Sestrin2, a stress sensor protein, can respond to various injuries such as energy deficiency, oxidative stress, DNA damage, and hypoxia, to maintain metabolic homeostasis [12]. Increasing evidence has shown that sestrin2 has pro-survival properties after ischemic injury [13]. Recent studies have revealed that sestrin2 acts as a scaffold protein that mediates adenosine 5′-monophosphate-activated protein kinase (AMPK) activation to protect against myocardial ischemia through interacting with the upstream factor liver kinase B1 (LKB1) [14]. Intra-nasal administration of recombinant human sestrin2 (rh-sestrin2) protects from neonatal hypoxic ischemic encephalopathy in rats, by modulating the AMPK/mammalian target of rapamycin (mTOR) pathway [15]. Sestrin2 over-expression has been shown to increase NF-E2-related factor 2 (Nrf2)/heme oxygenase-1 (HO-1) pathway-mediated angiogenesis following focal brain ischemia [16]. However, it remains unclear how sestrin2 modulates post-ischemic inflammation. Sestrin2 has also been shown to inhibit Toll-like receptor-induced pro-inflammatory signaling and protect RAW264.7 (macrophage cell line) cells from apoptosis by inhibiting mitogen-activated protein kinase (MAPK) phosphorylation [17]. Furthermore, Sestrin2 has been shown to suppress sepsis in macrophages by inducing mitophagy and inhibiting NLRP3 activation [18]. Sestrin2 has been shown to regulate the cardiac macrophage-mediated inflammatory response after myocardial infarction by inhibiting the pro-inflammatory response of M1 macrophages [19]. As “resident macrophages” in the brain, microglia are part of the mononuclear phagocyte system. However, microglia and macrophages have distinct cellular origins and unique temporal and spatial presence in the context of stroke, suggesting distinctive and complementary roles [20]. Whether sestrin2 has a phenotype switching effect on microglia is unknown.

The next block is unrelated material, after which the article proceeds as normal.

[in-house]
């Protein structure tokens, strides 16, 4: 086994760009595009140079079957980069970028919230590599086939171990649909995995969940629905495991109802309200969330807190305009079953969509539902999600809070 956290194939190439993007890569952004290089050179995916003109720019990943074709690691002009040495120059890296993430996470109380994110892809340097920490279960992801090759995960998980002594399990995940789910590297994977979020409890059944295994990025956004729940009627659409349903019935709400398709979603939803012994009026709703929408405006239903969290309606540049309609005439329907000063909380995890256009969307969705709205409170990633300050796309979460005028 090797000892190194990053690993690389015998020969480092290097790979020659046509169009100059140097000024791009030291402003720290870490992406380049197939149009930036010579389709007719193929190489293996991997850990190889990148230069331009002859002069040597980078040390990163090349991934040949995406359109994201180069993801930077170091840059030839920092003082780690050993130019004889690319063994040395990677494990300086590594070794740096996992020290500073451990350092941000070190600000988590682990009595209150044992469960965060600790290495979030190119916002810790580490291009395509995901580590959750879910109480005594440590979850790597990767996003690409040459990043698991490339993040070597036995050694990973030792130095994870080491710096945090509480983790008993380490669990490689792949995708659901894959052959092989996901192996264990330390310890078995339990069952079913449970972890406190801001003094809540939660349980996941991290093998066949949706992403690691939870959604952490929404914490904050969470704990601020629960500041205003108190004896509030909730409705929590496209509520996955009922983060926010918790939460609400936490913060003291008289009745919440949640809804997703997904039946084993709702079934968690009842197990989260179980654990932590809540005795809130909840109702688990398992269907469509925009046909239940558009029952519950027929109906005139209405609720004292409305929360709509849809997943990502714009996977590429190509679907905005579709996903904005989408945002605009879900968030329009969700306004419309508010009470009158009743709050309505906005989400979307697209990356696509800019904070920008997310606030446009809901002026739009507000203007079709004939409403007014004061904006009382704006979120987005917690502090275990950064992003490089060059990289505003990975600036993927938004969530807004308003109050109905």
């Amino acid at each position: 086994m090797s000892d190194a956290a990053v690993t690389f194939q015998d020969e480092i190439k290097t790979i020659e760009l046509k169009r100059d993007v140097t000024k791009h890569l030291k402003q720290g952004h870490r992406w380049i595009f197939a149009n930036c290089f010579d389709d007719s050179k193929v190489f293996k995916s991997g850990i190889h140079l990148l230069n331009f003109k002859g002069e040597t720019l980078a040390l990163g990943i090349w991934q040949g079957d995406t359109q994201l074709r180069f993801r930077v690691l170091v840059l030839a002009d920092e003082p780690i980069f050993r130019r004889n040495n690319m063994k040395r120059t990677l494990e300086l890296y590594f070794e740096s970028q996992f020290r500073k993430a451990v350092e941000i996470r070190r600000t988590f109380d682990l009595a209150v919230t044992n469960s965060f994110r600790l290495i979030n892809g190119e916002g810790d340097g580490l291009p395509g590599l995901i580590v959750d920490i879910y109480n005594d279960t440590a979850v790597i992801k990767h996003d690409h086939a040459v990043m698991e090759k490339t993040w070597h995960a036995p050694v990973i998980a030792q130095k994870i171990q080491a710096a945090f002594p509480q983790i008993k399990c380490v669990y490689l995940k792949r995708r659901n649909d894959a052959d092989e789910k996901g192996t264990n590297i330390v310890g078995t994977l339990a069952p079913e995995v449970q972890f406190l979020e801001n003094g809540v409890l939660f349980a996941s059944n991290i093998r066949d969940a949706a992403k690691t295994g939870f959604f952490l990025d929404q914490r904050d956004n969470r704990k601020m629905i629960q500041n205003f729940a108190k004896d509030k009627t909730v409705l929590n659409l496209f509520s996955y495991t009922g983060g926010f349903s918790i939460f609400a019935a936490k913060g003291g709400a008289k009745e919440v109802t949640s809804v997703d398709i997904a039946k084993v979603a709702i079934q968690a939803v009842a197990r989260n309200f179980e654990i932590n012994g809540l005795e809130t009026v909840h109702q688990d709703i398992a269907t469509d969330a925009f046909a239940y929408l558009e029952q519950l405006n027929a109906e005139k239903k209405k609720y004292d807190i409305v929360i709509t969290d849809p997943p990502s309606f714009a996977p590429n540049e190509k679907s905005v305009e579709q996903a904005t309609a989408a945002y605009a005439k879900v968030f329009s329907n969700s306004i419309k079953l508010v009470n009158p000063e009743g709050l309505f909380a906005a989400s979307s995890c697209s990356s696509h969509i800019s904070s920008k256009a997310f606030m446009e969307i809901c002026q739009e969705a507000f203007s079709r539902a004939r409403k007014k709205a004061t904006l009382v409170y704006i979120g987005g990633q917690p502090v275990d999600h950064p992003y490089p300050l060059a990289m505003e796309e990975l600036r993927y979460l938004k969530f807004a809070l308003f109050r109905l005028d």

To answer these questions, we planned to explore (1) whether sestrin2 modulates the microglial phenotype switch to suppress inflammation in the acute phase of stroke, and (2) what the underlying mechanism of sestrin2 effects is. Our results may provide useful information for the development of a novel immunomodulatory therapeutic approach for acute ischemic stroke.

Methods

Cell culture

The immortalized BV2 microglial cell line was cultured in complete Dulbecco’s modified Eagle medium (DMEM, HyClone, Logan, UT, USA) supplemented with fetal bovine serum (10%; Gibco, Carlsbad, NM, USA) and penicillin/streptomycin antibiotics (1%; HyClone).

Primary neuronal cultures were prepared from 16-day-old embryos of ICR mice (Jiesijie, Shanghai, China). Briefly, the cortex was isolated and dissociated by trypsin (HyClone). The pellets were filtered through 70 μm strainers (Millipore, Billerica, MA, USA) and suspended after centrifugation. Following this, cells were seeded on dishes coated with poly-d-lysine (Sigma-Aldrich, St. Louis, MO, USA) and cultured in DMEM for 4 h. The medium was then changed to Neurobasal (Gibco) medium containing B-27 (2%; Gibco). Cell culture medium was changed every 3 days and used for the following experiments 6 to 10 days after seeding.

Oxygen-glucose deprivation and re-oxygenation model and drug treatment

A sealed anaerobic chamber infused with a gas mixture of 95% N2 and 5% CO2 was used for oxygen-glucose deprivation (OGD). BV2 cell culture medium was replaced with deoxygenated glucose-free DMEM (Gibco) with or without rh-sestrin2 (6.25–100 ng/ml; Sigma-Aldrich) and MHY-1485 (5 μM; Selleck, Shanghai, China, S7811). Then, BV2 cells were subjected to OGD for 3 h in the chamber, then the cultures was replaced by DMEM and underwent re-oxygenation for 12 h.

Primary neurons were subjected to OGD for 45 min and then treated with their maintenance medium or 50% BV2 re-oxygenation condition medium (BV2-CM). Cells were then allowed to recover for 24 h during re-oxygenation.

Lactate dehydrogenase release assay